A newly planned city needs buildings that serve many different functions including government buildings, department stores (yes, there was even an Art Deco Galeries Lafayette), as well as apartment buildings, villas and hotels. And because it’s the early 20th century – and not Haussmann’s mid 19th century – there are also Art Deco movie theaters and even an Art Deco automobile showroom with the famous “Citroen” sign topping it off.
Total squares were designed by French architects in the Art Deco style, or in a combination style of Moorish (Moorish arches topping windows and colonnades) together with very angular Art Deco called “Mauresque.” Pre-French Moorish architecture was heavily “geometric,” which fit in nicely with the angular Art Deco. The most predominant “Mauresque” square was “Administrative Square” (today’s Mohamed V Square) consisting of the Courts of Justice, the Post Office and the stunning Hotel de Ville (City Hall). Art Deco (with Moorish thrown into the mix) was also the style for utilitarian buildings such as Casablanca’s Art Deco abattoir (slaughterhouse) 1922.
Hotels, Cinemas & Churches
There are other Art Deco squares such as the Place de France (today’s United Nations Square), site of the Mauresque Hotel Excelsior 1914. While many cities around the world have an Art Deco hotel, Casablanca has many, including the Hotel Guynemer, the Hotel LeDoge, the Hotel Lincoln (now under restoration and opening as a Radisson in 2025), the Hotel Volubilis, the Hotel Atlas, the Hotel Transatlantique and the Hotel Imperial, converted from the former Shell Oil office building 1934, and the Hotel d’Anfa.
While many cities around the world have Art Deco cinemas such as Paris (The Rex), New York (Radio City Music Hall), Bucharest, Mumbai and Shanghai, Casablanca has many Art Deco cinemas including the famous Rialto, which featured Edith Piaf, Charles Aznavour and even America’s own Josephine Baker. Other great Casablanca Art Deco movie theaters are the Vox, the Verdun, and Cinema ABC.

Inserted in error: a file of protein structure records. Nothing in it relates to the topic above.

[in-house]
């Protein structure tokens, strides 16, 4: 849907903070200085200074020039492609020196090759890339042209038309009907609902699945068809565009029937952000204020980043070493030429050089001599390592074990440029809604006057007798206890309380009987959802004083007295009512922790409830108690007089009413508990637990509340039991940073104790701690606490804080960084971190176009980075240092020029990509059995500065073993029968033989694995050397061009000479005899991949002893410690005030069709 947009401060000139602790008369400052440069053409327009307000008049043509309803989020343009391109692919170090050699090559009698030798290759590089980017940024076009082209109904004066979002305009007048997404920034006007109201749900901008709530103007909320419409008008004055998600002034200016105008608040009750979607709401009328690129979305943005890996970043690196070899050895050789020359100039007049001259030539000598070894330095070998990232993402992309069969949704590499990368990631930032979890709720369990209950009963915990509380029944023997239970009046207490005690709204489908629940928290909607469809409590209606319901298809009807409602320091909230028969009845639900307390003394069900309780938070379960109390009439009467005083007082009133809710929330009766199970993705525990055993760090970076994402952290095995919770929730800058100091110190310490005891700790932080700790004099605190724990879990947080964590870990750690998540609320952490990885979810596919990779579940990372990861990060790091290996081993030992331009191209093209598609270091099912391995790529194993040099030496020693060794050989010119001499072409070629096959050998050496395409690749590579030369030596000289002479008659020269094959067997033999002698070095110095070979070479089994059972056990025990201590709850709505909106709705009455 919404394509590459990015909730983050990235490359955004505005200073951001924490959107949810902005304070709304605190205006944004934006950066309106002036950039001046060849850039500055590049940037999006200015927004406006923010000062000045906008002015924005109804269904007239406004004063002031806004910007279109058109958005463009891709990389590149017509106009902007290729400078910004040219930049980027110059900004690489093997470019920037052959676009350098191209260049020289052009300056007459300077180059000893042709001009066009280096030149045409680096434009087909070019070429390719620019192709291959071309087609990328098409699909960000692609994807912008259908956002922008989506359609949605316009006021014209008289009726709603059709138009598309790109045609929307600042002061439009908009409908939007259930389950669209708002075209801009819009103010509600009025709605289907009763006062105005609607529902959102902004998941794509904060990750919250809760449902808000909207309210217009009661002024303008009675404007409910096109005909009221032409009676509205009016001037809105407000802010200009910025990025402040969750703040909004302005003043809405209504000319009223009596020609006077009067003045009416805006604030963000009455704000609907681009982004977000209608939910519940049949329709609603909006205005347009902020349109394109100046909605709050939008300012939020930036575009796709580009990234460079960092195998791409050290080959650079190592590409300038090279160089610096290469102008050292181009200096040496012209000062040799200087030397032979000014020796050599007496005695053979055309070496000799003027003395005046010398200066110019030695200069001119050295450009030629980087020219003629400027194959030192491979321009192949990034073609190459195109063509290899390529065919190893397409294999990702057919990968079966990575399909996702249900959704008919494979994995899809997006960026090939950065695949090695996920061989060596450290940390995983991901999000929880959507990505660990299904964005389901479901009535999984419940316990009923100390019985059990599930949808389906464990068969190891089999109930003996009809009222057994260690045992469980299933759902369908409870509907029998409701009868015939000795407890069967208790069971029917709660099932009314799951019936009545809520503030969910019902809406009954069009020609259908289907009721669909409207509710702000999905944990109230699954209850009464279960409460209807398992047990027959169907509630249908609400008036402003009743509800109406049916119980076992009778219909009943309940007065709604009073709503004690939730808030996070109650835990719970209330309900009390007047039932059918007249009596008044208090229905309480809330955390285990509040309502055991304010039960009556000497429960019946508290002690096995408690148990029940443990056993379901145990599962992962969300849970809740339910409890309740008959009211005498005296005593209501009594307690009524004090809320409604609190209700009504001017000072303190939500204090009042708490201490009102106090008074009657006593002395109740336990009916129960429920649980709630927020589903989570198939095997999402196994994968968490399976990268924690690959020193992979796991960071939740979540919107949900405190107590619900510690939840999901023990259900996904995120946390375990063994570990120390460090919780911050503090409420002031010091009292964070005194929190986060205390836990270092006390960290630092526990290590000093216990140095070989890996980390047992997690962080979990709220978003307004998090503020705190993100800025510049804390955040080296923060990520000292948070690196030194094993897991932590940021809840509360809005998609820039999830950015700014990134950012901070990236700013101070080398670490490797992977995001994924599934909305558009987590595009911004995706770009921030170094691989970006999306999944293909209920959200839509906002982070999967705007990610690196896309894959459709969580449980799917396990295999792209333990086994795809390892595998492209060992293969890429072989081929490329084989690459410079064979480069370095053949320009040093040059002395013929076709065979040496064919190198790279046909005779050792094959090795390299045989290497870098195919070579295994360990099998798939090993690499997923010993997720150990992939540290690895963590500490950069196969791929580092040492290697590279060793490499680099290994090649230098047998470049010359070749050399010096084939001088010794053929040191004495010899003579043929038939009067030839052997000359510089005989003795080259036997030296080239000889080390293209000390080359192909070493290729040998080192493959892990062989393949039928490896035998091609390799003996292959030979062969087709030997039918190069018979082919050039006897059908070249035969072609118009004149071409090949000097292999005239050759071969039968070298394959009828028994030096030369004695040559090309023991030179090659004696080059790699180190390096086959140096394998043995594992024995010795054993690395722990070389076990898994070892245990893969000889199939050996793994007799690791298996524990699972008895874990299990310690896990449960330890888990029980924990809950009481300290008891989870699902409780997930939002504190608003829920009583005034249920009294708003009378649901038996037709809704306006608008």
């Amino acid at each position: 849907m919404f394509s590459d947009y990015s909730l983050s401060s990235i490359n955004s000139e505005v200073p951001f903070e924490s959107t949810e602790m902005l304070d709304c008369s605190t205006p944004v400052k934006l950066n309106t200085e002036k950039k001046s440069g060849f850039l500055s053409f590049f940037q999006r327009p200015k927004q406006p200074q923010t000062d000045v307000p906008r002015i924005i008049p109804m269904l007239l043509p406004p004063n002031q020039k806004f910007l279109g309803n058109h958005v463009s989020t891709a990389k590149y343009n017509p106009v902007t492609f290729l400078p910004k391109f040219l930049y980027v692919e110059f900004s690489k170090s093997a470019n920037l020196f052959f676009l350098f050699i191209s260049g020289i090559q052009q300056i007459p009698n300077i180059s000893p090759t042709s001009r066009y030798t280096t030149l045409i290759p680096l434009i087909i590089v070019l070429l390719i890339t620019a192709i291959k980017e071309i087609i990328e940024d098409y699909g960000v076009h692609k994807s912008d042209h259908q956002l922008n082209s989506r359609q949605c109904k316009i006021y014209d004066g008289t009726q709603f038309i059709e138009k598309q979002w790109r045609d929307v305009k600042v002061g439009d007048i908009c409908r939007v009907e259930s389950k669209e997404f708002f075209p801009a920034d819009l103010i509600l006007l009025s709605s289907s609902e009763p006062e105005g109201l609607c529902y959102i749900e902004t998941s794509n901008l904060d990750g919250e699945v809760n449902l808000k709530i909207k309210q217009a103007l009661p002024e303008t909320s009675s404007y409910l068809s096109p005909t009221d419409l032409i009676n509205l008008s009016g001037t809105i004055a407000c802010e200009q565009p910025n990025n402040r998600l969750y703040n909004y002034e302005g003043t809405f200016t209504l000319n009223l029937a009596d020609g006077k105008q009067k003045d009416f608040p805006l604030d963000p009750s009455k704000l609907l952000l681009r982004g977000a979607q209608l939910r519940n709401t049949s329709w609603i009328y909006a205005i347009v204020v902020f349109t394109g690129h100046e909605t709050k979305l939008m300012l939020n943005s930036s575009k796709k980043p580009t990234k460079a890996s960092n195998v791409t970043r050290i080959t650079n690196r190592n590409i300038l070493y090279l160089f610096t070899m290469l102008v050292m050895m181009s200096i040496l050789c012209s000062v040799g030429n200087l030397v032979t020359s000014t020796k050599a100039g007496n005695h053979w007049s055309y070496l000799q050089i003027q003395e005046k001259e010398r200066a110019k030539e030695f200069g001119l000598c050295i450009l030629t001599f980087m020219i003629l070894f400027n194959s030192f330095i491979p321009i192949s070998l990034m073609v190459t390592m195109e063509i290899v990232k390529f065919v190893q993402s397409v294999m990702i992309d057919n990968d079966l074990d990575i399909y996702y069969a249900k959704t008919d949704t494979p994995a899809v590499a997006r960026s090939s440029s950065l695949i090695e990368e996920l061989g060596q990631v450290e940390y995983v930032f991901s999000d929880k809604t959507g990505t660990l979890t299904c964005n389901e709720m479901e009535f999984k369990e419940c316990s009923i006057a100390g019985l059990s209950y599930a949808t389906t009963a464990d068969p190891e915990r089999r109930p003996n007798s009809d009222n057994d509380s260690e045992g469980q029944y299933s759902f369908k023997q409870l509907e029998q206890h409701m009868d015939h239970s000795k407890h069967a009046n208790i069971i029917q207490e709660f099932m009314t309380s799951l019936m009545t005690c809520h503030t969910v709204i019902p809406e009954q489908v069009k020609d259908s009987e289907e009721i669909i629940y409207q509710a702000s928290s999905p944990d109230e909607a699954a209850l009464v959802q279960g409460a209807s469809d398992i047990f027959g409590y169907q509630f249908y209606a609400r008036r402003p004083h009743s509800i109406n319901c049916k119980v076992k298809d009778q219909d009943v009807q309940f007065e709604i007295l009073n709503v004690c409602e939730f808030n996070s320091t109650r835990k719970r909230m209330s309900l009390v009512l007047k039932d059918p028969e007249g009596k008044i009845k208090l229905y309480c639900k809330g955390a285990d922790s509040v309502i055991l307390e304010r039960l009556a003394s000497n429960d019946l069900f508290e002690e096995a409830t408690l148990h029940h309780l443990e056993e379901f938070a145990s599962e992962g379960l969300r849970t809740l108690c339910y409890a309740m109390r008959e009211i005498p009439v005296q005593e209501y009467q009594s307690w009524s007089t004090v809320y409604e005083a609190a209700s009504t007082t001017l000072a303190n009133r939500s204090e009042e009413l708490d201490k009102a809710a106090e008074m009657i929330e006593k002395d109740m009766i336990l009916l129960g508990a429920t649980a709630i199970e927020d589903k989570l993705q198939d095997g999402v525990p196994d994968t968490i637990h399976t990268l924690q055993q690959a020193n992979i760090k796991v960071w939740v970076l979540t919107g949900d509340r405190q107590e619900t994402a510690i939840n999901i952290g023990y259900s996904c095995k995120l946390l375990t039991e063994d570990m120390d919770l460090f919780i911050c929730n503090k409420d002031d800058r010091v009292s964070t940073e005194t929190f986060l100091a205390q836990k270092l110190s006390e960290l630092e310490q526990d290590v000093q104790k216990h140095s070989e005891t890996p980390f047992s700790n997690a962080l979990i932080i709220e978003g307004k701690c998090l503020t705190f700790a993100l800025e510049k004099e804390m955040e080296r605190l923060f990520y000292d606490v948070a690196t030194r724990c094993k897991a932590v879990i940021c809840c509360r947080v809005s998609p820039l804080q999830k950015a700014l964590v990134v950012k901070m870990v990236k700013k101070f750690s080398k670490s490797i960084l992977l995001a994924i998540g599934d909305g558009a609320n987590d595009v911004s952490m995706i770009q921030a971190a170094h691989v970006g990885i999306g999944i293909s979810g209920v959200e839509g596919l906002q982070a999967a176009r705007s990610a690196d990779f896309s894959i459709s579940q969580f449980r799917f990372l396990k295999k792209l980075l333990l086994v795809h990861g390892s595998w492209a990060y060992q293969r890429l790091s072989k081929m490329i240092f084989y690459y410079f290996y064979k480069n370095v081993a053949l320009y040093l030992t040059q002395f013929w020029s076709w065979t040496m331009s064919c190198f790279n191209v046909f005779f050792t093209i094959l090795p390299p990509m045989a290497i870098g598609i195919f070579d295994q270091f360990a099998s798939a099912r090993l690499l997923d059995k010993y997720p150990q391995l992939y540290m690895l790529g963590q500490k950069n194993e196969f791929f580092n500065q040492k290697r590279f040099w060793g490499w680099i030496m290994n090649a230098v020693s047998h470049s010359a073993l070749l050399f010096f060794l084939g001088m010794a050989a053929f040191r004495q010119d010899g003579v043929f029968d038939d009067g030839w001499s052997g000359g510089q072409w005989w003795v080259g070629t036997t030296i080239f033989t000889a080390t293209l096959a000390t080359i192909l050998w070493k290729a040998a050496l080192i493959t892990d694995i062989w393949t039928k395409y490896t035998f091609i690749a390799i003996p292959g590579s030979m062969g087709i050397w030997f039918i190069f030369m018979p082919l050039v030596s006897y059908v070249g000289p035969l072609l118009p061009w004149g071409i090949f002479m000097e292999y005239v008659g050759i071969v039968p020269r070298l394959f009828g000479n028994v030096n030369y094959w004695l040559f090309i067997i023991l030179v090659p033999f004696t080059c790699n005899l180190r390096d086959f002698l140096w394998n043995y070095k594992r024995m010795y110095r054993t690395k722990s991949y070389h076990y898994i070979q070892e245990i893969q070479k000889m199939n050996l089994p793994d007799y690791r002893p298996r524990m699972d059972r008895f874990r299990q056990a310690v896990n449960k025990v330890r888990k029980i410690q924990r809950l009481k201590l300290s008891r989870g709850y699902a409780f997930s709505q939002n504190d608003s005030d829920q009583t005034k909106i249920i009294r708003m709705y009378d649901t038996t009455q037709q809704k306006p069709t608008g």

Just as Charles Garnier, architect of the Paris Opera House (aka “The Garnier Opera House”) was the premier architect of Haussmann’s replanned mid 19th-century Paris, the great but sadly little remembered French Art Deco architect Marius Boyer was the premier architect of the replanned French Art Deco Casablanca, whose outstanding buildings span the years 1916 through the 1940’s. (Boyer was so tied into the Casablanca Art Deco style that he even died in Casablanca in 1947 with his French style boots on – made in Morocco.)
What Conrad Hilton is to hotel ownership, Marius Boyer is to Casablanca hotel design. Marius Boyer didn’t just design an Art Deco Casablanca hotel – he designed many Casablanca hotels. His Hotel d’Anfa 1938, is one of history’s most famous hotels. It’s where the Casablanca Conference of January 1943 took place with Franklin Roosevelt, Winston Churchill, Joseph Stalin – and unlike the Tehran and Potsdam Allies conferences, it also included French General Charles de Gaulle. (Although in the case of the Hotel d’Anfa, history comes first, design second. Boyer’s hotel looks like a Bauhaus luxury liner, a smaller version of a transatlantic luxury liner, giving the Normandie a run, or rather float, for its money.)